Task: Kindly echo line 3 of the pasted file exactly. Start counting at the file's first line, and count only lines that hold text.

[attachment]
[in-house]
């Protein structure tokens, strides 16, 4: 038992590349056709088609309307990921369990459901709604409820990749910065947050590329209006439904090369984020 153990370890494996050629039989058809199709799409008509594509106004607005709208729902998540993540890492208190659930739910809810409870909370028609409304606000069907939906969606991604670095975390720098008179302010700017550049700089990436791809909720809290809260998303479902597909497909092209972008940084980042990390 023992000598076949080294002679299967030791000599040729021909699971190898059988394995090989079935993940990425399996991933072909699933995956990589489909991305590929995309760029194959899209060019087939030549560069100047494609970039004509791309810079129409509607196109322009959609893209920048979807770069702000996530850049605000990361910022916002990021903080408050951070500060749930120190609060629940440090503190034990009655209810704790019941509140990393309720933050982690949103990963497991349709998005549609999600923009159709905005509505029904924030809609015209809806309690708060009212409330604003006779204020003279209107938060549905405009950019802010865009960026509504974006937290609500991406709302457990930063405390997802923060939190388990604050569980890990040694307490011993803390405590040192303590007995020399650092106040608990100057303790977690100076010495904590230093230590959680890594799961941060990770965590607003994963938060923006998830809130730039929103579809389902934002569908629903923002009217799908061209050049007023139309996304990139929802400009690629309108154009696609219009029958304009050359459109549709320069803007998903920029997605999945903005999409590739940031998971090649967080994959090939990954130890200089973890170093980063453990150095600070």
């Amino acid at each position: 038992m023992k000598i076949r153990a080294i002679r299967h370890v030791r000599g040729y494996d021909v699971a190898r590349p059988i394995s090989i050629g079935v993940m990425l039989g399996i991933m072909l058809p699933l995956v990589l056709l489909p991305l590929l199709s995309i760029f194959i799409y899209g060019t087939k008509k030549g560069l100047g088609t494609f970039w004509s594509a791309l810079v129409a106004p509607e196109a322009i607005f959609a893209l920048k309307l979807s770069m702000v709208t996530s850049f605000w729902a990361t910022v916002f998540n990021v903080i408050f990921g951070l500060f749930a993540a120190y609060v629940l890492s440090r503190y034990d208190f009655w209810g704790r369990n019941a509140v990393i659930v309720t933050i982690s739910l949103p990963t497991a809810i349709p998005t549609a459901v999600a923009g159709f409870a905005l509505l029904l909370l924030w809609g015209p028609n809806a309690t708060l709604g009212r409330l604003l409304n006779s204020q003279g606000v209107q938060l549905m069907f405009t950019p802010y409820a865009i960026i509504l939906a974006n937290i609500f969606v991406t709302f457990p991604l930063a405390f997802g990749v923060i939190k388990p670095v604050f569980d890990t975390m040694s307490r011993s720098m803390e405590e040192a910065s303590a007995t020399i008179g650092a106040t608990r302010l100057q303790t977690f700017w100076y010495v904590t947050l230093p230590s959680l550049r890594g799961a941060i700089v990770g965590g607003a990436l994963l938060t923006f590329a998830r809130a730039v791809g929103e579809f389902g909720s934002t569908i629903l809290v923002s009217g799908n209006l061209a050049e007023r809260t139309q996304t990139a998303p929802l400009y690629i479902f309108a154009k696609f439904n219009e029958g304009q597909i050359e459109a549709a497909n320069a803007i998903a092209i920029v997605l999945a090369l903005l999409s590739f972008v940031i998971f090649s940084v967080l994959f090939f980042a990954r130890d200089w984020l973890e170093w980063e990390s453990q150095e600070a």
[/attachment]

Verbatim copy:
């Amino acid at each position: 038992m023992k000598i076949r153990a080294i002679r299967h370890v030791r000599g040729y494996d021909v699971a190898r590349p059988i394995s090989i050629g079935v993940m990425l039989g399996i991933m072909l058809p699933l995956v990589l056709l489909p991305l590929l199709s995309i760029f194959i799409y899209g060019t087939k008509k030549g560069l100047g088609t494609f970039w004509s594509a791309l810079v129409a106004p509607e196109a322009i607005f959609a893209l920048k309307l979807s770069m702000v709208t996530s850049f605000w729902a990361t910022v916002f998540n990021v903080i408050f990921g951070l500060f749930a993540a120190y609060v629940l890492s440090r503190y034990d208190f009655w209810g704790r369990n019941a509140v990393i659930v309720t933050i982690s739910l949103p990963t497991a809810i349709p998005t549609a459901v999600a923009g159709f409870a905005l509505l029904l909370l924030w809609g015209p028609n809806a309690t708060l709604g009212r409330l604003l409304n006779s204020q003279g606000v209107q938060l549905m069907f405009t950019p802010y409820a865009i960026i509504l939906a974006n937290i609500f969606v991406t709302f457990p991604l930063a405390f997802g990749v923060i939190k388990p670095v604050f569980d890990t975390m040694s307490r011993s720098m803390e405590e040192a910065s303590a007995t020399i008179g650092a106040t608990r302010l100057q303790t977690f700017w100076y010495v904590t947050l230093p230590s959680l550049r890594g799961a941060i700089v990770g965590g607003a990436l994963l938060t923006f590329a998830r809130a730039v791809g929103e579809f389902g909720s934002t569908i629903l809290v923002s009217g799908n209006l061209a050049e007023r809260t139309q996304t990139a998303p929802l400009y690629i479902f309108a154009k696609f439904n219009e029958g304009q597909i050359e459109a549709a497909n320069a803007i998903a092209i920029v997605l999945a090369l903005l999409s590739f972008v940031i998971f090649s940084v967080l994959f090939f980042a990954r130890d200089w984020l973890e170093w980063e990390s453990q150095e600070a």